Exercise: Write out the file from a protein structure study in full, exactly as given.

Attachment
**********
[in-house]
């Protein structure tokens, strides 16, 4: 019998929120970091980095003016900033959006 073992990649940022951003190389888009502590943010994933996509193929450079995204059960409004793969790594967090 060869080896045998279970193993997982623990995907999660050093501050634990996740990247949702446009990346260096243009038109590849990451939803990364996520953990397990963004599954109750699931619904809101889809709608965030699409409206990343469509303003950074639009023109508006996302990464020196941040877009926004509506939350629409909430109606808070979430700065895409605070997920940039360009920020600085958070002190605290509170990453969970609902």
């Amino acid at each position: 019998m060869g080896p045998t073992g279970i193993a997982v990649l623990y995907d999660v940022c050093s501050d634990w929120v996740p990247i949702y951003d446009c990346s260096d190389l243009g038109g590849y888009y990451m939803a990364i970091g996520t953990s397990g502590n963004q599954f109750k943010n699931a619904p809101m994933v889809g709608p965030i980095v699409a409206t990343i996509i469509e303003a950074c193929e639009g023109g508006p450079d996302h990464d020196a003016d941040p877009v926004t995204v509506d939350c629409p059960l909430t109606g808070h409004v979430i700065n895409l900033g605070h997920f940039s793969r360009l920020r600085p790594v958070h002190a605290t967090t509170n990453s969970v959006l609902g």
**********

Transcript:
[in-house]
């Protein structure tokens, strides 16, 4: 019998929120970091980095003016900033959006 073992990649940022951003190389888009502590943010994933996509193929450079995204059960409004793969790594967090 060869080896045998279970193993997982623990995907999660050093501050634990996740990247949702446009990346260096243009038109590849990451939803990364996520953990397990963004599954109750699931619904809101889809709608965030699409409206990343469509303003950074639009023109508006996302990464020196941040877009926004509506939350629409909430109606808070979430700065895409605070997920940039360009920020600085958070002190605290509170990453969970609902």
């Amino acid at each position: 019998m060869g080896p045998t073992g279970i193993a997982v990649l623990y995907d999660v940022c050093s501050d634990w929120v996740p990247i949702y951003d446009c990346s260096d190389l243009g038109g590849y888009y990451m939803a990364i970091g996520t953990s397990g502590n963004q599954f109750k943010n699931a619904p809101m994933v889809g709608p965030i980095v699409a409206t990343i996509i469509e303003a950074c193929e639009g023109g508006p450079d996302h990464d020196a003016d941040p877009v926004t995204v509506d939350c629409p059960l909430t109606g808070h409004v979430i700065n895409l900033g605070h997920f940039s793969r360009l920020r600085p790594v958070h002190a605290t967090t509170n990453s969970v959006l609902g």